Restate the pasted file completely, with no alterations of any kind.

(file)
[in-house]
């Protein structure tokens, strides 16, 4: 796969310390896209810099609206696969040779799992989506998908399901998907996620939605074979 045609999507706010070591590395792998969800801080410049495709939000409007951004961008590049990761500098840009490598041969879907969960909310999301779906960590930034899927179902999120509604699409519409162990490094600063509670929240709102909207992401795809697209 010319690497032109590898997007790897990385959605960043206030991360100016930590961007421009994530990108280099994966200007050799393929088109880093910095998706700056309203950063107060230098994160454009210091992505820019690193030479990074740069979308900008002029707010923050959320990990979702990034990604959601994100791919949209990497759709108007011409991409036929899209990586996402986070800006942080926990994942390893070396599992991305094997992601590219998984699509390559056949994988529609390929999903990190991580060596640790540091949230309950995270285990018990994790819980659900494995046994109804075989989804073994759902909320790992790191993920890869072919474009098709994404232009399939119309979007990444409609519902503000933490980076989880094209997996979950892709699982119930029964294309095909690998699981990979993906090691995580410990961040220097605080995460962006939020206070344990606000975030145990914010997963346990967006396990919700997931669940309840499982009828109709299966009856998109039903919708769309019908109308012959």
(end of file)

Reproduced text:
[in-house]
């Protein structure tokens, strides 16, 4: 796969310390896209810099609206696969040779799992989506998908399901998907996620939605074979 045609999507706010070591590395792998969800801080410049495709939000409007951004961008590049990761500098840009490598041969879907969960909310999301779906960590930034899927179902999120509604699409519409162990490094600063509670929240709102909207992401795809697209 010319690497032109590898997007790897990385959605960043206030991360100016930590961007421009994530990108280099994966200007050799393929088109880093910095998706700056309203950063107060230098994160454009210091992505820019690193030479990074740069979308900008002029707010923050959320990990979702990034990604959601994100791919949209990497759709108007011409991409036929899209990586996402986070800006942080926990994942390893070396599992991305094997992601590219998984699509390559056949994988529609390929999903990190991580060596640790540091949230309950995270285990018990994790819980659900494995046994109804075989989804073994759902909320790992790191993920890869072919474009098709994404232009399939119309979007990444409609519902503000933490980076989880094209997996979950892709699982119930029964294309095909690998699981990979993906090691995580410990961040220097605080995460962006939020206070344990606000975030145990914010997963346990967006396990919700997931669940309840499982009828109709299966009856998109039903919708769309019908109308012959």